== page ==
The Space Review

 
Clavius moon base illustration
A still from 2001: A Space Odyssey showing the gigantic lunar base at Clavius Crater. Such facilities are many decades in the future given the budgetary limitations of NASA’s exploration plans. (credit: MGM/UA)

Science fiction and science fact

This present generation is one which as grown up watching science fiction films. Among the great films one must include Stanley’ Kubrick’s 2001: A Space Odyssey and George Lucas’ Star Wars. Both films amply displayed why these films were science fiction. Depicted were impossibly large space stations, mind-boggling Moon bases, and interplanetary or intergalactic spaceships of inconceivable size and power. In the world of science fiction there are no limits, and the funds needed to build such colossal structures and spacecraft are apparently unlimited as well.

Kubrick’s timing for filming and release of 2001 the year before the first Moon landing by Apollo 11 could not have been better. Worldwide interest in the Apollo program was nearing its zenith, and Kubrick’s film tapped into this fascination. The movie was sci-fi eye candy. In the film, the sequence that takes Dr. Heywood Floyd from his arrival at the Earth-orbiting space station to the lunar base at Clavius crater displayed an array of sophisticated spacecraft and lunar infrastructure that would have cost hundreds of billions of dollars to build. Dr. Floyd arrives at the yet-to-be-completed space station (was Kubrick prophetic?) aboard the Pan American shuttle Orion. The space station, with its two circular segments joined by a common hub, slowly rotated to provide those aboard with artificial gravity. The sense of scale of this space station is apparent as Dr. Floyd is seen walking the shallow curved interior. He is questioned by a contingent of Russians about the curious goings-on at Clavius Crater, but reveals nothing. He then travels to the Moon aboard the huge spacecraft Aries. As the craft approaches the lunar base at Clavius, eight pie-shaped hemispherical segments recede below the lunar surface to reveal the landing pad. Once Aries has landed, the landing pad descends into the cavernous airlock, revealing the labyrinth the work areas below the lunar surface. For audiences in 1968, it was a wondrous display of what could be built if money were absolutely no issue.

In the world of science fiction there are no limits, and the funds needed to build such colossal structures and spacecraft are apparently unlimited as well.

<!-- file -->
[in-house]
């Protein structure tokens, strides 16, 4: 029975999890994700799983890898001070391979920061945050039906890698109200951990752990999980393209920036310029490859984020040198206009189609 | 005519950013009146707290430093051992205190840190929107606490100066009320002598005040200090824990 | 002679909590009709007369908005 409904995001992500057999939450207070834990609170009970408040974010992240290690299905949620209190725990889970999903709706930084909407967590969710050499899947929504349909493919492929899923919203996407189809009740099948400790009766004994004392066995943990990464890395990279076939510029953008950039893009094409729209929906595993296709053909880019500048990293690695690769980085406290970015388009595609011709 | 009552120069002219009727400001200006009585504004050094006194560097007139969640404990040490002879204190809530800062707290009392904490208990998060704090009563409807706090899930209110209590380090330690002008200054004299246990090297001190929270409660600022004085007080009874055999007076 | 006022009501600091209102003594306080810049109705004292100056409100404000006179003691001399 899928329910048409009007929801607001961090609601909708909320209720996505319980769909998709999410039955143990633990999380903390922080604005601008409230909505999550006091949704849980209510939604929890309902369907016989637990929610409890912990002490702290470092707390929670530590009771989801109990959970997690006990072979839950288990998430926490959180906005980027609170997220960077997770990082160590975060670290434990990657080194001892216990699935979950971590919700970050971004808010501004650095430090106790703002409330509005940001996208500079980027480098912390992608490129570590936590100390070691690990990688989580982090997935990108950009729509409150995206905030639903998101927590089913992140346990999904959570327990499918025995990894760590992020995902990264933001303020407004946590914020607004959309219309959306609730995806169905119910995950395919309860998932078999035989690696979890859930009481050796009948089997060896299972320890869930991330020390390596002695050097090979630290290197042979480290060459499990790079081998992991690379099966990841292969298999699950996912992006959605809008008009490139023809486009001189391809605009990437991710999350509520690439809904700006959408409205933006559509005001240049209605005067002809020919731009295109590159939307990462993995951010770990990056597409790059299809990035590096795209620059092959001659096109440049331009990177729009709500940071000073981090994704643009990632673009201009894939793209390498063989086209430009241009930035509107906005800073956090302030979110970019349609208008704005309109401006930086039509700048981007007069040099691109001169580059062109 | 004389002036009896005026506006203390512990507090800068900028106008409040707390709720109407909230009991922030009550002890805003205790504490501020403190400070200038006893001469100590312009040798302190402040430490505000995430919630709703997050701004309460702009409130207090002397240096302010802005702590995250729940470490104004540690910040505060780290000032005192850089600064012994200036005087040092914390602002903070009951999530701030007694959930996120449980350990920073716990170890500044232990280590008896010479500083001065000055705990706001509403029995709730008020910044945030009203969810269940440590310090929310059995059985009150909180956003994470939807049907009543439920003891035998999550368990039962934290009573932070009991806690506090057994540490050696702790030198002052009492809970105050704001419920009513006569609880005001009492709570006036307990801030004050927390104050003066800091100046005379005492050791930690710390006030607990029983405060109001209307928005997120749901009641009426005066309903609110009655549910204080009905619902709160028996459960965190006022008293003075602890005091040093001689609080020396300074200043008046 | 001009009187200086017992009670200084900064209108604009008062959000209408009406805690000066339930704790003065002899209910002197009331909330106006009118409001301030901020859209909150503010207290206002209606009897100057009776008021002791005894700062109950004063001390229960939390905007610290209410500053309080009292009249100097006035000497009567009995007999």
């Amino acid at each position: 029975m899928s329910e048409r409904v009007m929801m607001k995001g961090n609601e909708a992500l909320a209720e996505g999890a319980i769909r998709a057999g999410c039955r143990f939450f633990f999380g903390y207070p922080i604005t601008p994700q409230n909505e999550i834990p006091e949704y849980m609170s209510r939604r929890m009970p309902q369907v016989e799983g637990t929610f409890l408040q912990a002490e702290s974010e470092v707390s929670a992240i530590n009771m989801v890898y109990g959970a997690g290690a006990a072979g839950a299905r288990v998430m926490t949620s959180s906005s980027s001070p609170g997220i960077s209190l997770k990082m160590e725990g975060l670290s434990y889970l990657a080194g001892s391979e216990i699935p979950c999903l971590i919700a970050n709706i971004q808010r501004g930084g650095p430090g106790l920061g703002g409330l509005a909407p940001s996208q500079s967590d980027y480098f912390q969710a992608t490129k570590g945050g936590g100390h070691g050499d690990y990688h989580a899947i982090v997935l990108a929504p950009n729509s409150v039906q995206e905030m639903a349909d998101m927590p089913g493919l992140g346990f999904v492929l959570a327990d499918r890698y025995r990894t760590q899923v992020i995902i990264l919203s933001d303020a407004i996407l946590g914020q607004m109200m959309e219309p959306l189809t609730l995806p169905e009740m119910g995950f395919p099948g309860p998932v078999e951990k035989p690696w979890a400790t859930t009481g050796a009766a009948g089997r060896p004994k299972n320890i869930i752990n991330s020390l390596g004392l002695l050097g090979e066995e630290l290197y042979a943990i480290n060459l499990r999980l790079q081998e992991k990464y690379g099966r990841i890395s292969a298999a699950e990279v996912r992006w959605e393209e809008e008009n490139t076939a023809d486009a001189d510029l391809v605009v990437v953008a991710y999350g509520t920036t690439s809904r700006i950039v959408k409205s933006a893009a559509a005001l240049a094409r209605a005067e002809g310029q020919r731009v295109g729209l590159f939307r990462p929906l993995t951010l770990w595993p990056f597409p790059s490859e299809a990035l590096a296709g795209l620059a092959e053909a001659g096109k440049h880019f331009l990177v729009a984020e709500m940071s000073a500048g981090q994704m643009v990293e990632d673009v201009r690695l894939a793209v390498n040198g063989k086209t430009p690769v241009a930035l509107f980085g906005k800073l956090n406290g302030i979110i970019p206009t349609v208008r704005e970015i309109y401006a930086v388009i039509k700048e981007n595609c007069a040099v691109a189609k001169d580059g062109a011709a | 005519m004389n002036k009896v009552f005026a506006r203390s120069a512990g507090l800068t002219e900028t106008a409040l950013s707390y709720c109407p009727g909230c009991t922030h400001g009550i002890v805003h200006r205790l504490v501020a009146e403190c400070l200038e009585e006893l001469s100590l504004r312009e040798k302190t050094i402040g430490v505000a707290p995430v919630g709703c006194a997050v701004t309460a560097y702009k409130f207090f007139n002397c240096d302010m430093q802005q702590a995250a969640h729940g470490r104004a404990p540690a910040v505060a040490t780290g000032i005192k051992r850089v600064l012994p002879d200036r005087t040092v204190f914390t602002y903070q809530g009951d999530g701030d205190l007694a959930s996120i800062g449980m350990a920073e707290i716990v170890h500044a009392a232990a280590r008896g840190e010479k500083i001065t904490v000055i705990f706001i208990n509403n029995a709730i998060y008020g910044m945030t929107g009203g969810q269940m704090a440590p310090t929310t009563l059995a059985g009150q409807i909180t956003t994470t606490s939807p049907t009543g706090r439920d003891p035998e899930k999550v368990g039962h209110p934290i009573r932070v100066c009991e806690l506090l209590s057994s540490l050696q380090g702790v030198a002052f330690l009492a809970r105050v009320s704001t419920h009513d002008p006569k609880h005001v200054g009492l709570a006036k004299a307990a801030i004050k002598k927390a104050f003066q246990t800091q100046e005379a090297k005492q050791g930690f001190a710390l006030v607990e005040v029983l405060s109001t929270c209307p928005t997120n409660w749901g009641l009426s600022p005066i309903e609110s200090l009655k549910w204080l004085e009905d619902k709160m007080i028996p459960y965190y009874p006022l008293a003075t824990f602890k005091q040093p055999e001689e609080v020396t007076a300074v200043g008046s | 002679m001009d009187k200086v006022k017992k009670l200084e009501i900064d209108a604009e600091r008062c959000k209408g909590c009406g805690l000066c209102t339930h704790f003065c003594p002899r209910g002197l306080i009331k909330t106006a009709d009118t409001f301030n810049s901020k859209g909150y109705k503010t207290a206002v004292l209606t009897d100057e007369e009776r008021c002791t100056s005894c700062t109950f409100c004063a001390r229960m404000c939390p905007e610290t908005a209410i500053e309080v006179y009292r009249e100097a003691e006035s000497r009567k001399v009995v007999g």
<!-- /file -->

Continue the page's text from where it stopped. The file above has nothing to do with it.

But money is most definitely an issue with Project Constellation. In fact, the Congressional Budget Office and the Space Frontier Foundation, among others, have warned that NASA’s plans for launch vehicles and spacecraft, and the overall program, run the risk of quickly outstripping the budget the agency has projected. The CBO issued A Budgetary Analysis of NASA’s New Vision for Space Exploration in 2004 and Alternatives for Future U.S. Space-Launch Capabilities in October of this year. Interestingly, after closely examining the alternatives for launch vehicles using current and upgraded versions of existing launchers and the trades involved, the CBO could not overwhelmingly fault the approach NASA has decided to take, with the exception of questioning the five-segment booster for Ares 1 instead of going with the proven four segment SRB currently used on the shuttle. The Space Frontier Foundation issued a scathing report, “Unaffordable and Unsustainable? Signs of Failure in NASA’s Earth-to-orbit Space Transportation Strategy” issued this past summer, which takes aim at NASA’s underutilization of commercial launch capabilities.

These reports are just a few that have appeared questioning NASA’s approach to the Vision for Space Exploration in general and Project Constellation it particular. It should be noted that much the same occurred throughout the 1960s during Project Apollo. Such governmental and private sector oversight is necessary, but as some have complained, NASA will do what NASA will do.

With regard to the launchers of Project Constellation, it should come as no surprise that NASA would chose launchers that would use as much of the existing Kennedy Space Center infrastructure as possible, including the Vehicle Assembly Building and Launch Complex 39. And when it comes to sending to the Moon the amount of payload to support the mission length and its crewmembers, only a vehicle the size of the Ares 5 can handle it with a single launch, and only the VAB can handle the Ares 5.

NASA recently presented its Global Exploration Strategy and Lunar Architecture at the 2nd Space Exploration Conference in Houston. It unveiled the initial plan of establishing an outpost at a polar location. NASA currently favors locating the outpost near the rim of Shackleton Crater close to the Moon’s south pole. The first mission to land would be only six to seven days in duration with the lunar lander as the habitation module, if you will. The goal is to build up the outpost with habitation modules and infrastructure to eventually permit stays of up to half a year. It cannot realistically be on the scale of Clavius Base. That will have to remain a fiction for many years while the rigors of long duration living on the Moon make themselves known to future Constellation crews. During their rare moments of rest, they might watch 2001 on DVD, and smile.


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